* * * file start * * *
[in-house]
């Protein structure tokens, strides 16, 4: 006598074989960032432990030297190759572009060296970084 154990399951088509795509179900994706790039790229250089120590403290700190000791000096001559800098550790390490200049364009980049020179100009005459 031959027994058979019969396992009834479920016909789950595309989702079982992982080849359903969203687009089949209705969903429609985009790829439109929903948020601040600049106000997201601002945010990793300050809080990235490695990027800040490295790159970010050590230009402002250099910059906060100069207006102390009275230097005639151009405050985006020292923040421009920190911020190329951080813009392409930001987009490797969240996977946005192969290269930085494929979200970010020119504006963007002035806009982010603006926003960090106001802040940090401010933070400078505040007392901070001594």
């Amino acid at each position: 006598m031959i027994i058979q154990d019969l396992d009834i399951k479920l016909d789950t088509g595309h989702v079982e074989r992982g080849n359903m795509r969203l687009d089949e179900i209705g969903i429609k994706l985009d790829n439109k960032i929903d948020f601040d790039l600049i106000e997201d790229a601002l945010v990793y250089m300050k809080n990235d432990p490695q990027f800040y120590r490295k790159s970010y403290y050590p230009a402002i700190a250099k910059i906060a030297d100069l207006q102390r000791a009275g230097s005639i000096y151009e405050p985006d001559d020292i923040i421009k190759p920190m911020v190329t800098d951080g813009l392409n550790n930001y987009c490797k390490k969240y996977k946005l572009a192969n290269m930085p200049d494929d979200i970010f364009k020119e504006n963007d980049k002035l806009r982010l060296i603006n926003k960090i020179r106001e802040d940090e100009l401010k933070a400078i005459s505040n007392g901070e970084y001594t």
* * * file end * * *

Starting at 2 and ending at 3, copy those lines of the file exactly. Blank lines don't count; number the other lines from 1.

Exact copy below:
């Protein structure tokens, strides 16, 4: 006598074989960032432990030297190759572009060296970084 154990399951088509795509179900994706790039790229250089120590403290700190000791000096001559800098550790390490200049364009980049020179100009005459 031959027994058979019969396992009834479920016909789950595309989702079982992982080849359903969203687009089949209705969903429609985009790829439109929903948020601040600049106000997201601002945010990793300050809080990235490695990027800040490295790159970010050590230009402002250099910059906060100069207006102390009275230097005639151009405050985006020292923040421009920190911020190329951080813009392409930001987009490797969240996977946005192969290269930085494929979200970010020119504006963007002035806009982010603006926003960090106001802040940090401010933070400078505040007392901070001594």
């Amino acid at each position: 006598m031959i027994i058979q154990d019969l396992d009834i399951k479920l016909d789950t088509g595309h989702v079982e074989r992982g080849n359903m795509r969203l687009d089949e179900i209705g969903i429609k994706l985009d790829n439109k960032i929903d948020f601040d790039l600049i106000e997201d790229a601002l945010v990793y250089m300050k809080n990235d432990p490695q990027f800040y120590r490295k790159s970010y403290y050590p230009a402002i700190a250099k910059i906060a030297d100069l207006q102390r000791a009275g230097s005639i000096y151009e405050p985006d001559d020292i923040i421009k190759p920190m911020v190329t800098d951080g813009l392409n550790n930001y987009c490797k390490k969240y996977k946005l572009a192969n290269m930085p200049d494929d979200i970010f364009k020119e504006n963007d980049k002035l806009r982010l060296i603006n926003k960090i020179r106001e802040d940090e100009l401010k933070a400078i005459s505040n007392g901070e970084y001594t």